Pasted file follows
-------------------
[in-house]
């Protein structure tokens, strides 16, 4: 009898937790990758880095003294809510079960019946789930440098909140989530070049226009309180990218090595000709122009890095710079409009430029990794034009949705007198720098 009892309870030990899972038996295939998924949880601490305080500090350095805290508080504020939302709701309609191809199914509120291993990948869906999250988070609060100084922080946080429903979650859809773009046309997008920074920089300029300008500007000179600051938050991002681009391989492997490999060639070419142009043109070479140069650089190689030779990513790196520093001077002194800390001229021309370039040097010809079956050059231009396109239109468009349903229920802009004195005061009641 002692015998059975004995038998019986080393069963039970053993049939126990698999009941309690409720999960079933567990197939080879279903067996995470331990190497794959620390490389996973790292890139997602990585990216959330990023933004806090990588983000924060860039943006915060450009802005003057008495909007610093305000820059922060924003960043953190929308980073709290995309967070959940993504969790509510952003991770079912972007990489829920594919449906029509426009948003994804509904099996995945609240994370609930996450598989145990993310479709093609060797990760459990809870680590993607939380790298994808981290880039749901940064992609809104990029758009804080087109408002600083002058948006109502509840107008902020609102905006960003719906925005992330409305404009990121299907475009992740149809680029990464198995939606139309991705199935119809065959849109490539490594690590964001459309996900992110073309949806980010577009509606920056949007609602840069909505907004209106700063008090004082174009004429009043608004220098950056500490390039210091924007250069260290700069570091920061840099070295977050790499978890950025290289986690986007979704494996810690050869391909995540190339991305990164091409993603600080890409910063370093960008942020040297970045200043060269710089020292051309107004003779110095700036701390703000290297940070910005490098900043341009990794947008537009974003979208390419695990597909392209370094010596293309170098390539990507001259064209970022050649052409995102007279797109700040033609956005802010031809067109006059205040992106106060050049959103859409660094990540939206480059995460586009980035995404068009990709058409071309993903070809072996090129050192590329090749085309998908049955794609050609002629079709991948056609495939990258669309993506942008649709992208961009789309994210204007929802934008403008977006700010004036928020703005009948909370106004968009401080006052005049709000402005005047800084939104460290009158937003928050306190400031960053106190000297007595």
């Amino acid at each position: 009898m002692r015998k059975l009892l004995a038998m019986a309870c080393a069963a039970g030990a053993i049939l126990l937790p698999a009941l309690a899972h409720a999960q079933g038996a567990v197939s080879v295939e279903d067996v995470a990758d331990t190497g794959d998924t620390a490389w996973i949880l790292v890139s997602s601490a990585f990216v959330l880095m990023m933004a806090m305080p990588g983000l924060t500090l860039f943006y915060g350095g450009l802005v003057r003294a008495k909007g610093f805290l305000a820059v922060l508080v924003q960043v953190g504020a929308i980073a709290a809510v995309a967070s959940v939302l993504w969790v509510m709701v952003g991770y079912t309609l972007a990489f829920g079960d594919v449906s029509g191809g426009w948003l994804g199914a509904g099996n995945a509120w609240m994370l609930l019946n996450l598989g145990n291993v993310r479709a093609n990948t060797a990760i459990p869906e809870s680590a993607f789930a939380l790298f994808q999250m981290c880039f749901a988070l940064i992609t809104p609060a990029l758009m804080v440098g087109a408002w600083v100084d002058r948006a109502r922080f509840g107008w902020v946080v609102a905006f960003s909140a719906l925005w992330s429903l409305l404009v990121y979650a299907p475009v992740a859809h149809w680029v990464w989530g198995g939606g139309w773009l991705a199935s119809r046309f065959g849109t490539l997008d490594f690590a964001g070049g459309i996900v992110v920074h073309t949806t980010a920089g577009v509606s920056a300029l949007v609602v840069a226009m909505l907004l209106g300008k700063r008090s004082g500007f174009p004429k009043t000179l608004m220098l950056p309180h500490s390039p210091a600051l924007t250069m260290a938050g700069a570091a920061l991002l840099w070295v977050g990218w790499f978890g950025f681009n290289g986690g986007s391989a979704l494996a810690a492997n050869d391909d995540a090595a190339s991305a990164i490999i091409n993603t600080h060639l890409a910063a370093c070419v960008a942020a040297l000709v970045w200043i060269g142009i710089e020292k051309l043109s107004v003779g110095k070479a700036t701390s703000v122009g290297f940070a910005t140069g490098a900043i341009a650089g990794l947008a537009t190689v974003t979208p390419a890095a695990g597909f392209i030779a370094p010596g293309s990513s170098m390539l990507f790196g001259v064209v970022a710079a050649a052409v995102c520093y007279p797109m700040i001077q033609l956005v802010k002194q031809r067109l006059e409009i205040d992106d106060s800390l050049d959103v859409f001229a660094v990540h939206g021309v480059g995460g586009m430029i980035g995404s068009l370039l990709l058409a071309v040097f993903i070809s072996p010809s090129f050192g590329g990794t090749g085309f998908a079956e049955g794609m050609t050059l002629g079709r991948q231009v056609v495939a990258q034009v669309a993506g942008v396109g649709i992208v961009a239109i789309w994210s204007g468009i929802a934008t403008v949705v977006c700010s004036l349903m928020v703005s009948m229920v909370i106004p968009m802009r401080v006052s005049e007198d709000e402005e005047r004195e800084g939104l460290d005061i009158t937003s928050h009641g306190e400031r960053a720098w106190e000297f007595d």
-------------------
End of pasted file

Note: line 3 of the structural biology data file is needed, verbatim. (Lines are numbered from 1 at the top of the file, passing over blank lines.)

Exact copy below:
């Amino acid at each position: 009898m002692r015998k059975l009892l004995a038998m019986a309870c080393a069963a039970g030990a053993i049939l126990l937790p698999a009941l309690a899972h409720a999960q079933g038996a567990v197939s080879v295939e279903d067996v995470a990758d331990t190497g794959d998924t620390a490389w996973i949880l790292v890139s997602s601490a990585f990216v959330l880095m990023m933004a806090m305080p990588g983000l924060t500090l860039f943006y915060g350095g450009l802005v003057r003294a008495k909007g610093f805290l305000a820059v922060l508080v924003q960043v953190g504020a929308i980073a709290a809510v995309a967070s959940v939302l993504w969790v509510m709701v952003g991770y079912t309609l972007a990489f829920g079960d594919v449906s029509g191809g426009w948003l994804g199914a509904g099996n995945a509120w609240m994370l609930l019946n996450l598989g145990n291993v993310r479709a093609n990948t060797a990760i459990p869906e809870s680590a993607f789930a939380l790298f994808q999250m981290c880039f749901a988070l940064i992609t809104p609060a990029l758009m804080v440098g087109a408002w600083v100084d002058r948006a109502r922080f509840g107008w902020v946080v609102a905006f960003s909140a719906l925005w992330s429903l409305l404009v990121y979650a299907p475009v992740a859809h149809w680029v990464w989530g198995g939606g139309w773009l991705a199935s119809r046309f065959g849109t490539l997008d490594f690590a964001g070049g459309i996900v992110v920074h073309t949806t980010a920089g577009v509606s920056a300029l949007v609602v840069a226009m909505l907004l209106g300008k700063r008090s004082g500007f174009p004429k009043t000179l608004m220098l950056p309180h500490s390039p210091a600051l924007t250069m260290a938050g700069a570091a920061l991002l840099w070295v977050g990218w790499f978890g950025f681009n290289g986690g986007s391989a979704l494996a810690a492997n050869d391909d995540a090595a190339s991305a990164i490999i091409n993603t600080h060639l890409a910063a370093c070419v960008a942020a040297l000709v970045w200043i060269g142009i710089e020292k051309l043109s107004v003779g110095k070479a700036t701390s703000v122009g290297f940070a910005t140069g490098a900043i341009a650089g990794l947008a537009t190689v974003t979208p390419a890095a695990g597909f392209i030779a370094p010596g293309s990513s170098m390539l990507f790196g001259v064209v970022a710079a050649a052409v995102c520093y007279p797109m700040i001077q033609l956005v802010k002194q031809r067109l006059e409009i205040d992106d106060s800390l050049d959103v859409f001229a660094v990540h939206g021309v480059g995460g586009m430029i980035g995404s068009l370039l990709l058409a071309v040097f993903i070809s072996p010809s090129f050192g590329g990794t090749g085309f998908a079956e049955g794609m050609t050059l002629g079709r991948q231009v056609v495939a990258q034009v669309a993506g942008v396109g649709i992208v961009a239109i789309w994210s204007g468009i929802a934008t403008v949705v977006c700010s004036l349903m928020v703005s009948m229920v909370i106004p968009m802009r401080v006052s005049e007198d709000e402005e005047r004195e800084g939104l460290d005061i009158t937003s928050h009641g306190e400031r960053a720098w106190e000297f007595d």